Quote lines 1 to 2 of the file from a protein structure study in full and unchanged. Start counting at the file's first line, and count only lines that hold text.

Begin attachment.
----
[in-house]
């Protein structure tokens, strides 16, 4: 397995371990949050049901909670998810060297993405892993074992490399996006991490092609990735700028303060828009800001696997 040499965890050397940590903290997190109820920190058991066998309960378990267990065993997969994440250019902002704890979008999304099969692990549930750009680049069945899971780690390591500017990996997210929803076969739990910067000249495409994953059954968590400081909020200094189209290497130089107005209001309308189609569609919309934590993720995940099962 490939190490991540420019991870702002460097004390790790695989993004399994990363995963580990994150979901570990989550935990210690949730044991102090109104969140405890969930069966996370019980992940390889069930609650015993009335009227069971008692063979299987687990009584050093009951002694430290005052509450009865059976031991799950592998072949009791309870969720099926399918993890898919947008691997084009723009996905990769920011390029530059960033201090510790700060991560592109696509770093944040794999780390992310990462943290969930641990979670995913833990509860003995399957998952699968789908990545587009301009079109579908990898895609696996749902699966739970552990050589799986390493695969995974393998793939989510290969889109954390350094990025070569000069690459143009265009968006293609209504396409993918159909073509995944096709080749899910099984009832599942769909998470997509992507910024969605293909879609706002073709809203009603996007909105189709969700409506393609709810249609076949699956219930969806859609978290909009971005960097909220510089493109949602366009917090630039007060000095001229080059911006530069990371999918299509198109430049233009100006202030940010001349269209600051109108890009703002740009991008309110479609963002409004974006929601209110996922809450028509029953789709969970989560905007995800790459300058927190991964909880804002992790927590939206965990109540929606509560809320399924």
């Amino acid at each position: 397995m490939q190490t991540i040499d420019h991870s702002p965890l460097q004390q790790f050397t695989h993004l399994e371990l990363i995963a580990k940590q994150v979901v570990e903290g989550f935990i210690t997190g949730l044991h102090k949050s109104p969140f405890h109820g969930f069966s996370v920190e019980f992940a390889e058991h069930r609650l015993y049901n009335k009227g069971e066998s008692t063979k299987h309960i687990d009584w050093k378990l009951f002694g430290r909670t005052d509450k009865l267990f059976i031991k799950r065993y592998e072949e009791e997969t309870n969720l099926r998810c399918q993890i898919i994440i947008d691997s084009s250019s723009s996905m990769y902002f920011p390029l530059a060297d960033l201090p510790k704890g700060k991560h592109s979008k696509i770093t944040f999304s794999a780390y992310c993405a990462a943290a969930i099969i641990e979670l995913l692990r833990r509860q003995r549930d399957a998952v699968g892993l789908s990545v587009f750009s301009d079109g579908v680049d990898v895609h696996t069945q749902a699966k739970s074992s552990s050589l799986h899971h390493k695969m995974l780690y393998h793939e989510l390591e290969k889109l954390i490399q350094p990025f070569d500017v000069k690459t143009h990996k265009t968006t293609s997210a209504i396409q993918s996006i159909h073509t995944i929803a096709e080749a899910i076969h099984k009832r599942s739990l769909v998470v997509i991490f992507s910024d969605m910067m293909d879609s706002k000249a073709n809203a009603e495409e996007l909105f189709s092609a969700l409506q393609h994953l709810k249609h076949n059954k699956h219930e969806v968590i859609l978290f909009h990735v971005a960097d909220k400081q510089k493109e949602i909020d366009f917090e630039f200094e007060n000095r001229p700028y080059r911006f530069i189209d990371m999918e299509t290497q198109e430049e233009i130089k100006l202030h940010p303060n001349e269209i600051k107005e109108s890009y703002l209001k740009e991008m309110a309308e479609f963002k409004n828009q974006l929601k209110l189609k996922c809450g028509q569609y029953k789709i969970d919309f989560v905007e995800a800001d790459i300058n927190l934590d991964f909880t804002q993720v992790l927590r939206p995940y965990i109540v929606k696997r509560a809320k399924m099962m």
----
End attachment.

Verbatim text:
[in-house]
């Protein structure tokens, strides 16, 4: 397995371990949050049901909670998810060297993405892993074992490399996006991490092609990735700028303060828009800001696997 040499965890050397940590903290997190109820920190058991066998309960378990267990065993997969994440250019902002704890979008999304099969692990549930750009680049069945899971780690390591500017990996997210929803076969739990910067000249495409994953059954968590400081909020200094189209290497130089107005209001309308189609569609919309934590993720995940099962 490939190490991540420019991870702002460097004390790790695989993004399994990363995963580990994150979901570990989550935990210690949730044991102090109104969140405890969930069966996370019980992940390889069930609650015993009335009227069971008692063979299987687990009584050093009951002694430290005052509450009865059976031991799950592998072949009791309870969720099926399918993890898919947008691997084009723009996905990769920011390029530059960033201090510790700060991560592109696509770093944040794999780390992310990462943290969930641990979670995913833990509860003995399957998952699968789908990545587009301009079109579908990898895609696996749902699966739970552990050589799986390493695969995974393998793939989510290969889109954390350094990025070569000069690459143009265009968006293609209504396409993918159909073509995944096709080749899910099984009832599942769909998470997509992507910024969605293909879609706002073709809203009603996007909105189709969700409506393609709810249609076949699956219930969806859609978290909009971005960097909220510089493109949602366009917090630039007060000095001229080059911006530069990371999918299509198109430049233009100006202030940010001349269209600051109108890009703002740009991008309110479609963002409004974006929601209110996922809450028509029953789709969970989560905007995800790459300058927190991964909880804002992790927590939206965990109540929606509560809320399924």